mount -t usbfs none /proc/bus/usb

and examine /proc/bus/usb/devices to find "Foxconn Bluetooth", then check whether Driver=hci_usb.

Note: for "hcitool dev" to work, you need the whole pack of daemons running. Install bluez-utils and examine /etc/rc.d/bluetooth.

See Bluetooth for more information.

IrDA

Load nsc-ircc module, and/or add it to MODULES in rc.conf. Should work, though I didn't test it with any real device.

FireWire

No setup needed, ohci1394 module is autoloaded.

CardBus (PCMCIA)

No setup needed.

Card reader

No setup needed, tifm_sd module seem to be autoloaded. Your card will be accessible as /dev/mmcblk0, with partitions mmcblk0p1 etc.

Framebuffer

To get native resolution in framebuffer, you have to use uvesafb. This thing is quite tricky, my recipes may or may not work for you, so get ready to read the real docs.

You need to put v86d together with 915resolution to initrd. Both can be found in Arch repositories, but you probably won't be able to use those. Check if prebuilt v86d runs, then examine it with ldd — you should not get segfaults. If you do, reconfigure it --with-x86emu. Then rebuild 915resolution using klibc instead of glibc (set CC=klcc for make), otherwise it won't be usable within initrd.

You need hook files for mkinitcpio, namely /lib/initcpio/{install,hooks}/{915resolution,v86d}. Get them from prebuilt packages, then modify HOOKS in /etc/mkinitcpio.conf:

	HOOKS = (base udev 915resolution v86d ... )

resolution settings in /lib/initcpio/hooks/915resolution

	msg -n ":: Patching the VBIOS..."
	/usr/sbin/915resolution 5c 1280 768

and /etc/modprobe.d/uvesafb:

	options uvesafb mode=1280x768 scroll=ywrap

(note: module parameter is mode=, not mode_option= as default configuration suggests). At this point, you may try to modprobe uvesafb — text console should switch to framebuffer.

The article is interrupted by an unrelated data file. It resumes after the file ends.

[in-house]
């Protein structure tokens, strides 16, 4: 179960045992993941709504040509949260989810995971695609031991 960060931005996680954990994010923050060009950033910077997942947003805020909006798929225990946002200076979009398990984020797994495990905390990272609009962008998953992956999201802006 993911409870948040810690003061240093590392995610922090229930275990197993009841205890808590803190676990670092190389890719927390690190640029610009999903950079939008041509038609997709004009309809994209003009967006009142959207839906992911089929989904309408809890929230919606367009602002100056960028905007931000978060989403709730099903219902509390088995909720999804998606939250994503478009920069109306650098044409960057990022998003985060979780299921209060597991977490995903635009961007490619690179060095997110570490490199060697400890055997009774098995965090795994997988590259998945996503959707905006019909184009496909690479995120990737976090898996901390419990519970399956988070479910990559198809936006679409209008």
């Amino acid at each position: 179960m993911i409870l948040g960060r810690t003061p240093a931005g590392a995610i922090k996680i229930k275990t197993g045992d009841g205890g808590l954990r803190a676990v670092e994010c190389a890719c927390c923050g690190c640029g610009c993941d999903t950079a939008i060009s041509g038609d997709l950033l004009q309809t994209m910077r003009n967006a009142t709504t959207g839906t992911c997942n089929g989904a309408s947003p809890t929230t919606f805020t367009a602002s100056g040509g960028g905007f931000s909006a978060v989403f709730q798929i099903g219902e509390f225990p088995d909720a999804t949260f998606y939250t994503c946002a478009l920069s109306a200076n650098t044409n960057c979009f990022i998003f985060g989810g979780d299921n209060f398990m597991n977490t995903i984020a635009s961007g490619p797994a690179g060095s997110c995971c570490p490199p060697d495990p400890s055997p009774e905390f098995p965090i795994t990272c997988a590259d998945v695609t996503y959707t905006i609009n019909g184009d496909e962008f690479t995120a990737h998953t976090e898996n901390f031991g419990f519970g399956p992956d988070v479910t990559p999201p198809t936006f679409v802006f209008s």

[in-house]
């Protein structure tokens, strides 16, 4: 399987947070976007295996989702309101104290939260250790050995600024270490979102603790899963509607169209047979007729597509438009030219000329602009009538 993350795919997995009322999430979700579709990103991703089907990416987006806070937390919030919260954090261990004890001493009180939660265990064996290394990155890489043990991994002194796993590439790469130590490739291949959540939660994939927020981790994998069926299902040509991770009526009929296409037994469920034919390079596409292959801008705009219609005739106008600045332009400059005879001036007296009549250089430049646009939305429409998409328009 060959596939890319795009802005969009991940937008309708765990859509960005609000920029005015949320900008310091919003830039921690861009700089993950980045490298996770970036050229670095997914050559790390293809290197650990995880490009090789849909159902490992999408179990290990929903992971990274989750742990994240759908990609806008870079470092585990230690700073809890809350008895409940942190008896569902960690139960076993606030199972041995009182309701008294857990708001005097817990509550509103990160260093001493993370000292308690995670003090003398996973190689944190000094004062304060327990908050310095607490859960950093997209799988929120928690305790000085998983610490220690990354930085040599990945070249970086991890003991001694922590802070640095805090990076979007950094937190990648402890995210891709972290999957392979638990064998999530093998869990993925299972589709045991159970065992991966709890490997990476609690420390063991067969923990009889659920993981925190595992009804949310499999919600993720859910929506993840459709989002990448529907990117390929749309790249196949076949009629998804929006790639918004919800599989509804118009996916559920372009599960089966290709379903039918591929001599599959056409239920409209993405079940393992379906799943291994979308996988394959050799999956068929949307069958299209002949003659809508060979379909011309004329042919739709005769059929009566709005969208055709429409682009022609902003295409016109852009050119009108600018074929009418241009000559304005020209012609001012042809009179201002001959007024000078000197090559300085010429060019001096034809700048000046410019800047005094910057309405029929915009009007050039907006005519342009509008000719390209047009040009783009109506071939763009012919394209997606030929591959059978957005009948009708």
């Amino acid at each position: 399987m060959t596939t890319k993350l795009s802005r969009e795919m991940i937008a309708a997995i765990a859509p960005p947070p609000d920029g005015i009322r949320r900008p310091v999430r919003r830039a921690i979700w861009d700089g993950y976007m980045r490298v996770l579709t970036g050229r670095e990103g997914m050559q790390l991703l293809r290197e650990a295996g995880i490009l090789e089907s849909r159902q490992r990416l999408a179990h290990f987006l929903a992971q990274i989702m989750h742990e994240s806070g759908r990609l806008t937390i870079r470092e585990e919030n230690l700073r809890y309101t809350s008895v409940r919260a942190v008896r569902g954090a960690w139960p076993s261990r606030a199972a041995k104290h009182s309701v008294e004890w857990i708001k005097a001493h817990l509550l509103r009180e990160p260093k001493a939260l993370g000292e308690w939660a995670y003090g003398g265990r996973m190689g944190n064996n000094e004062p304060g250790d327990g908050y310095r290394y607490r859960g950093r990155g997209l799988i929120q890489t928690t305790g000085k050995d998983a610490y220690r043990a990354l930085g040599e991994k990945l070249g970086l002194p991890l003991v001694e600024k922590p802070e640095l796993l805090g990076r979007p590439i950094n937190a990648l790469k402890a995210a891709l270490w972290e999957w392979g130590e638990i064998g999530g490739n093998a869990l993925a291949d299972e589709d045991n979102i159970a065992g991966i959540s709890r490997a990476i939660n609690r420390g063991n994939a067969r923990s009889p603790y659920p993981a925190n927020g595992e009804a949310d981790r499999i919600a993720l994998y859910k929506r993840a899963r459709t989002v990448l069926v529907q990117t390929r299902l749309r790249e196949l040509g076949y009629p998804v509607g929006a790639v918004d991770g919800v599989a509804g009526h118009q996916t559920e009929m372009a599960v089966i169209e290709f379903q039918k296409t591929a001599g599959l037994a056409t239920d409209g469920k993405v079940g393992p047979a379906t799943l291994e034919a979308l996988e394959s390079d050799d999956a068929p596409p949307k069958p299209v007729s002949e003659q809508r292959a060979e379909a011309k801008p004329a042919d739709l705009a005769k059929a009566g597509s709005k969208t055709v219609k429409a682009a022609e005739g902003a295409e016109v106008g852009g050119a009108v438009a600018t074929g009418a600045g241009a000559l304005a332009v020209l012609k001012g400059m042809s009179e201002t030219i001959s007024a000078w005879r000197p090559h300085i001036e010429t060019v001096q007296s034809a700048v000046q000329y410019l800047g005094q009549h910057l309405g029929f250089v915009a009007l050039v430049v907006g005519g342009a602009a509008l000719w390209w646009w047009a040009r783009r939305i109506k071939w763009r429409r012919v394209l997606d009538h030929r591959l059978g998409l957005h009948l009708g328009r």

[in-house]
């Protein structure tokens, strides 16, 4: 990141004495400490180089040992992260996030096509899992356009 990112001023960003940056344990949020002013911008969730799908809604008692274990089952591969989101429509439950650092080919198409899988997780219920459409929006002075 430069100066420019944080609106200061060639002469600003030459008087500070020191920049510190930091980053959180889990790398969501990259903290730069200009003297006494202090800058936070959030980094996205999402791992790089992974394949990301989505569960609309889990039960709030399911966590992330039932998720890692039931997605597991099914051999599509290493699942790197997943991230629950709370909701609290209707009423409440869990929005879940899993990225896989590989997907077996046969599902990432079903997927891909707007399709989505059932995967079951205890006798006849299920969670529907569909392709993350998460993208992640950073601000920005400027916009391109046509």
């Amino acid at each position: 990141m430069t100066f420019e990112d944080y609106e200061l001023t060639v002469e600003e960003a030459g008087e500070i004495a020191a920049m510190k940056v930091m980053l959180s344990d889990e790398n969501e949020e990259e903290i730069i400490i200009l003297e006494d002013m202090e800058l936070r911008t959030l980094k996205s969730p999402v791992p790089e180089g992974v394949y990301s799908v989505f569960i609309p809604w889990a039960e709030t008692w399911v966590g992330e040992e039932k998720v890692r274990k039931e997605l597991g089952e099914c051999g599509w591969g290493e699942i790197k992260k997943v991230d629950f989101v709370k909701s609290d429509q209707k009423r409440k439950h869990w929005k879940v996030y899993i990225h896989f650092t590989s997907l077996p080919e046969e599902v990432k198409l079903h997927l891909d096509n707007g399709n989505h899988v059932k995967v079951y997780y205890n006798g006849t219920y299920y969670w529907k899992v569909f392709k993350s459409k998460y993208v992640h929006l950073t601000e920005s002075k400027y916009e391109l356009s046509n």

If everything's ok, run

	mkinitcpio -p kernel26

to rebuild initrd and reboot.

Note: this is one of possible ways to setup uvesafb. You can insert the module later, say, in rc.local; initcpio won't be involved at all. You can try to compile it statically into kernel and possibly get graphical console much earlier.

Warning: suspend-to-RAM and uvesafb are mutually exclusive, at least for this laptop. You can't choose both.

See uvesafb in Arch wiki and official site.

Modem

There's no modem in this laptop. Ok, nowadays such things are sometimes called "modems", but, well, they aren't. Agere Athens (or Athena according to some NEC specs) is and AMR-type card, which is in fact a sound card add-on with fancy (phone) connector, nothing more. It is handled by snd_hda_intel, and you can see some of its controls in alsamixer.

To make a real modem out of this, you need some software DSP to analyze and make all those hissing, chirping and beeping which real modems use to communicate. There's one called slmodem. Make sure it is built with SUPPORT_ALSA=1, and run

	slmodemd -a modem:0

It will create virtual serial port, /dev/ttySL0 usually, which can be used for pppd etc.

See Smartlink_Modem_drivers, slmodem page

External display

There's no hardware hotkeys to control external display, so your only option is xrandr. Typical usage:

  • turn display on: xrandr --output VGA --auto
  • turn display off: xrandr --output VGA --off
  • clone primary display: xrandr --output VGA --same-as LVDS
  • twinhead setup: xrandr --output VGA --right-of LVDS

Twinhead mode requires Virtual from xorg.conf to be large enough to hold both displays together, i.e., for 1280x768 right-of 1280x768 you need at least Virtual 2560 768.

Hibernation

S4 (suspend-to-disk) seems to work well. S3 (suspend-to-ram) works well too unless you use uvesafb, in which case X server will die on wakeup and won't be able to start until next reboot. Maybe this will change in future releases of xf86-video-intel and/or uvesafb.

To activate S4, just

	echo 4 > /proc/acpi/sleep

S3 is a bit more tricky, you must use s2ram with --vbe_post option (or with appropriate line added to whitelist.c, having VBE_POST in last field), otherwise you'll have video problems ranging from unusable console to dead X server. See Suspend_to_Disk, Suspend_to_RAM for more information.

To reanimate sleeping laptop, press Power button.

Note: hdd "forgets" hdparm -B setting after waking up.

Usage notes

Do not press too hard on laptop lid, you can damage display (scratch it against keyboard rim). If you did, first of all wipe the screen carefully — display coating is apparently much harder than keyboard paint, it may be not that bad as it seems.

When working under full load while standing on a flat surface, laptop tends to heat above 70°C (ACPI termzone). To mend this, raise it above the surface — a couple centimeters will be enough — to let cool air to fan inlet.

Wi-Fi card is installed in miniPCI slot, accessible via bottom lid. Which means you can replace it with something else.